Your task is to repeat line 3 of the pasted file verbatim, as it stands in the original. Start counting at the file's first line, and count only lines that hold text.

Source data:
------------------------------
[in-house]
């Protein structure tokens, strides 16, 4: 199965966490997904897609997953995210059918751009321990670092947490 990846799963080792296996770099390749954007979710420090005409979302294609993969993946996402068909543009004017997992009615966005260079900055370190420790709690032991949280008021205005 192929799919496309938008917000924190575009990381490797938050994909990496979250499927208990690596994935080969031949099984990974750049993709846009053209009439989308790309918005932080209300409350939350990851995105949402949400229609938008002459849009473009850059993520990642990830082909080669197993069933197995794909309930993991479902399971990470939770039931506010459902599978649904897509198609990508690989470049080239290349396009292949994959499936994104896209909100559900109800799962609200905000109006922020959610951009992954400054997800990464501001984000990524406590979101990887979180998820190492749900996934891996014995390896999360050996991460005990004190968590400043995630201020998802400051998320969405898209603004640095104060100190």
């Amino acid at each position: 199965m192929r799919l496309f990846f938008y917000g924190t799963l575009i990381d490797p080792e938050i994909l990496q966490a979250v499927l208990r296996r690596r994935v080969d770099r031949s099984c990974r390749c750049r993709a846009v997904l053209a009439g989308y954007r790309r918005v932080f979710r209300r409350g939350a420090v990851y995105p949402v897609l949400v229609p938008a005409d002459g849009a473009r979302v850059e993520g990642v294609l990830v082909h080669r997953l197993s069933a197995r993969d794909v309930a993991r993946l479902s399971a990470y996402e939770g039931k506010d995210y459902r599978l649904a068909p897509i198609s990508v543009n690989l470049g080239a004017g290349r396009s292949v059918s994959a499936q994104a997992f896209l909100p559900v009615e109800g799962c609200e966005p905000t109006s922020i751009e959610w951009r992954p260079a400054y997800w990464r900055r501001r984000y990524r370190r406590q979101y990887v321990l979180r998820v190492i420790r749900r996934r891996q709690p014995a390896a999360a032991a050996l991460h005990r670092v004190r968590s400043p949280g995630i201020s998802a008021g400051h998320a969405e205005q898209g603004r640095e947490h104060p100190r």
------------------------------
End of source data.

């Amino acid at each position: 199965m192929r799919l496309f990846f938008y917000g924190t799963l575009i990381d490797p080792e938050i994909l990496q966490a979250v499927l208990r296996r690596r994935v080969d770099r031949s099984c990974r390749c750049r993709a846009v997904l053209a009439g989308y954007r790309r918005v932080f979710r209300r409350g939350a420090v990851y995105p949402v897609l949400v229609p938008a005409d002459g849009a473009r979302v850059e993520g990642v294609l990830v082909h080669r997953l197993s069933a197995r993969d794909v309930a993991r993946l479902s399971a990470y996402e939770g039931k506010d995210y459902r599978l649904a068909p897509i198609s990508v543009n690989l470049g080239a004017g290349r396009s292949v059918s994959a499936q994104a997992f896209l909100p559900v009615e109800g799962c609200e966005p905000t109006s922020i751009e959610w951009r992954p260079a400054y997800w990464r900055r501001r984000y990524r370190r406590q979101y990887v321990l979180r998820v190492i420790r749900r996934r891996q709690p014995a390896a999360a032991a050996l991460h005990r670092v004190r968590s400043p949280g995630i201020s998802a008021g400051h998320a969405e205005q898209g603004r640095e947490h104060p100190r």